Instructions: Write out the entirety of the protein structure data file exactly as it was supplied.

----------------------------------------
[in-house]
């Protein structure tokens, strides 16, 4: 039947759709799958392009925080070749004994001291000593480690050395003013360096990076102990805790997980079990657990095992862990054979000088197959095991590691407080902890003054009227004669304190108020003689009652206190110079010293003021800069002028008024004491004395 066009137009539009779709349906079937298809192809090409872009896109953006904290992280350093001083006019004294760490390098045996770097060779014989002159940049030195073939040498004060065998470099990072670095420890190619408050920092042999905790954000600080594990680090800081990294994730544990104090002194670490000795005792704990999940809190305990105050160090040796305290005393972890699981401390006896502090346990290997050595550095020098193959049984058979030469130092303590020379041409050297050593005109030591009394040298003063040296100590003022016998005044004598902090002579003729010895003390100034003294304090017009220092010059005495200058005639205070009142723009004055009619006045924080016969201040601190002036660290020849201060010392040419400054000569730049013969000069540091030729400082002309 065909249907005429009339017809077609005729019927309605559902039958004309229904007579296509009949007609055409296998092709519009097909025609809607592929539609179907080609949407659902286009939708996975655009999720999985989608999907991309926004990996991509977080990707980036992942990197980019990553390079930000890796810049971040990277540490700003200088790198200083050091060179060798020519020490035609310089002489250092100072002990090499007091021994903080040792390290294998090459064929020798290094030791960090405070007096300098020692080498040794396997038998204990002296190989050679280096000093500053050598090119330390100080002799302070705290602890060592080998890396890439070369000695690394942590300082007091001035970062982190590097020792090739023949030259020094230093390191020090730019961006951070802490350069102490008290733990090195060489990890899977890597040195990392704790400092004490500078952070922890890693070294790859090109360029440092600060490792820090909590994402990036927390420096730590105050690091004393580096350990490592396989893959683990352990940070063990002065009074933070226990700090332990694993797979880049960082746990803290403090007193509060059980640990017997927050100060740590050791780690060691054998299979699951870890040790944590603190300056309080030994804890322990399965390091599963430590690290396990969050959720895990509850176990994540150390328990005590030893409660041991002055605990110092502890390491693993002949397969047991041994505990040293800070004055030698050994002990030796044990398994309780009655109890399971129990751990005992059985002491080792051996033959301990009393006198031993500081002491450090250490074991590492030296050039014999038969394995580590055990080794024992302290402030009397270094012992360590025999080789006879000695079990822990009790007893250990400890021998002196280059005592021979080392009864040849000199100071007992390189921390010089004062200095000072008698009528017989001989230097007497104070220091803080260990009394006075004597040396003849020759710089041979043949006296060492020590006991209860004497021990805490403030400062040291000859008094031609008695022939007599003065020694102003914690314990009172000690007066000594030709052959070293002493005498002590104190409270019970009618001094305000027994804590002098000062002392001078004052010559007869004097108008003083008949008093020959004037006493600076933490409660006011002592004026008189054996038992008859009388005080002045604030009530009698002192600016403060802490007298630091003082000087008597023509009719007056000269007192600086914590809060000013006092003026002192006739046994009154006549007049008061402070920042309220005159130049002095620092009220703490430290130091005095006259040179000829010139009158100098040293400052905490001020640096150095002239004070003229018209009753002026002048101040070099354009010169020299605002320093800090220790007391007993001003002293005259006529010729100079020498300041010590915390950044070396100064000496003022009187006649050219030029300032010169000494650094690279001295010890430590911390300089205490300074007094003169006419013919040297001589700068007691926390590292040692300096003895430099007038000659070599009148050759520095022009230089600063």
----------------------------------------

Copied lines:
[in-house]
């Protein structure tokens, strides 16, 4: 039947759709799958392009925080070749004994001291000593480690050395003013360096990076102990805790997980079990657990095992862990054979000088197959095991590691407080902890003054009227004669304190108020003689009652206190110079010293003021800069002028008024004491004395 066009137009539009779709349906079937298809192809090409872009896109953006904290992280350093001083006019004294760490390098045996770097060779014989002159940049030195073939040498004060065998470099990072670095420890190619408050920092042999905790954000600080594990680090800081990294994730544990104090002194670490000795005792704990999940809190305990105050160090040796305290005393972890699981401390006896502090346990290997050595550095020098193959049984058979030469130092303590020379041409050297050593005109030591009394040298003063040296100590003022016998005044004598902090002579003729010895003390100034003294304090017009220092010059005495200058005639205070009142723009004055009619006045924080016969201040601190002036660290020849201060010392040419400054000569730049013969000069540091030729400082002309 065909249907005429009339017809077609005729019927309605559902039958004309229904007579296509009949007609055409296998092709519009097909025609809607592929539609179907080609949407659902286009939708996975655009999720999985989608999907991309926004990996991509977080990707980036992942990197980019990553390079930000890796810049971040990277540490700003200088790198200083050091060179060798020519020490035609310089002489250092100072002990090499007091021994903080040792390290294998090459064929020798290094030791960090405070007096300098020692080498040794396997038998204990002296190989050679280096000093500053050598090119330390100080002799302070705290602890060592080998890396890439070369000695690394942590300082007091001035970062982190590097020792090739023949030259020094230093390191020090730019961006951070802490350069102490008290733990090195060489990890899977890597040195990392704790400092004490500078952070922890890693070294790859090109360029440092600060490792820090909590994402990036927390420096730590105050690091004393580096350990490592396989893959683990352990940070063990002065009074933070226990700090332990694993797979880049960082746990803290403090007193509060059980640990017997927050100060740590050791780690060691054998299979699951870890040790944590603190300056309080030994804890322990399965390091599963430590690290396990969050959720895990509850176990994540150390328990005590030893409660041991002055605990110092502890390491693993002949397969047991041994505990040293800070004055030698050994002990030796044990398994309780009655109890399971129990751990005992059985002491080792051996033959301990009393006198031993500081002491450090250490074991590492030296050039014999038969394995580590055990080794024992302290402030009397270094012992360590025999080789006879000695079990822990009790007893250990400890021998002196280059005592021979080392009864040849000199100071007992390189921390010089004062200095000072008698009528017989001989230097007497104070220091803080260990009394006075004597040396003849020759710089041979043949006296060492020590006991209860004497021990805490403030400062040291000859008094031609008695022939007599003065020694102003914690314990009172000690007066000594030709052959070293002493005498002590104190409270019970009618001094305000027994804590002098000062002392001078004052010559007869004097108008003083008949008093020959004037006493600076933490409660006011002592004026008189054996038992008859009388005080002045604030009530009698002192600016403060802490007298630091003082000087008597023509009719007056000269007192600086914590809060000013006092003026002192006739046994009154006549007049008061402070920042309220005159130049002095620092009220703490430290130091005095006259040179000829010139009158100098040293400052905490001020640096150095002239004070003229018209009753002026002048101040070099354009010169020299605002320093800090220790007391007993001003002293005259006529010729100079020498300041010590915390950044070396100064000496003022009187006649050219030029300032010169000494650094690279001295010890430590911390300089205490300074007094003169006419013919040297001589700068007691926390590292040692300096003895430099007038000659070599009148050759520095022009230089600063």